At the moment my setup is the following: I have a "file server" machine with the files on it and the laptop connects on each boot via sshfs to a directory on the fileserver. I work on both machines on those files.

Now I would like to have a physical copy of those files on the laptop, so I can work off site. When the laptop gets back on the network I want it to synchronize the files back to the "fileserver".

While in the network I want both machines to recognize changes in that folder by themself and synchronize them as needed. This setup should delete files that are deleted on either side and synchronize changes.

I tried incron but failed to set it up so that the folder in question is synchronized recursively - seems that incron is unable to do that. I on the other side don't know what subfolders will be created and don't want to reconfigure the system every time I change something.

I tried Dropbox of course, thats basically the effect I want to achieve - but it's limited in file size and online. The file synchronization even in a local network somehow never works without Dropbox being online.

Is there any way to achieve some "cloud like" environment without much configuration?


I can think of three options.

Zeroth, is Ubuntu One. It is similar to Dropbox but has more free space and better integration with Ubuntu. For example, you can sync any folder, as long as you have the same folders in each computer. (Ubuntu One is no longer available).

First, is Unision. It is a local network solution and involves more manual intervention. You can run Unision "server" at the server end and "clients" on the laptops. When you are on your "homebase" network you will have to run Unison on the laptop to sync the files at login and before shutdown of each laptop. Unison is available on the Software Center.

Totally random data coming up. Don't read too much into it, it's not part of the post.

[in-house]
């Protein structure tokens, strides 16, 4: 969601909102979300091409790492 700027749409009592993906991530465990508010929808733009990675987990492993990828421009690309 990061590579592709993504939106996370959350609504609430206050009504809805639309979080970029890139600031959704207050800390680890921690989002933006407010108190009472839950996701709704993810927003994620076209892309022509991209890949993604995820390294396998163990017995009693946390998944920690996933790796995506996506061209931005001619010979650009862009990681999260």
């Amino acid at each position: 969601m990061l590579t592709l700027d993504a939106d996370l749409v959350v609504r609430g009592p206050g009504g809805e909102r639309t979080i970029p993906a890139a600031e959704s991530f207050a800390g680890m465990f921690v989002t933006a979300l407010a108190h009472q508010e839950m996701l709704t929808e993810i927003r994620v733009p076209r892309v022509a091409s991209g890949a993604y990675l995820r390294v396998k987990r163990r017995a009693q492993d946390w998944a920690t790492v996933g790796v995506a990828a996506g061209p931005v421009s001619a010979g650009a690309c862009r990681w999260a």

Second, rsync / grsync. Rsync is a command line tool for synchronizing files and directories in "Unix-like" systems. The best way to use it is to write a script and set it to run automatically at login and before shutdown on the laptops. Grsync is a GUI for rsync that makes choosing various options a bit easier.

Hope this helps


There is a number of tools that rely on rsync (Unison does at least partly). Unison is robust, feature rich and well tested. It has a gtk-GUI. Also it spawned a few scientific papers and is based on solid research - so very reliable. Bugfixes are still released but no major changes.

Conduit (see this article for info) could just be the easy-to-use solution. It is only good if it its not too many PCs we're talking about.. Unfortunately it seems stagnant and is not developed further but I had good results.

Also NFS shares cache data you recently used offline but they are a hassle to configure.

Everyone who cares for privacy and integrity and mentions Dropbox should drop dead and use Spider Oak instead. Syncany looks very promising as far as cloud storage goes.

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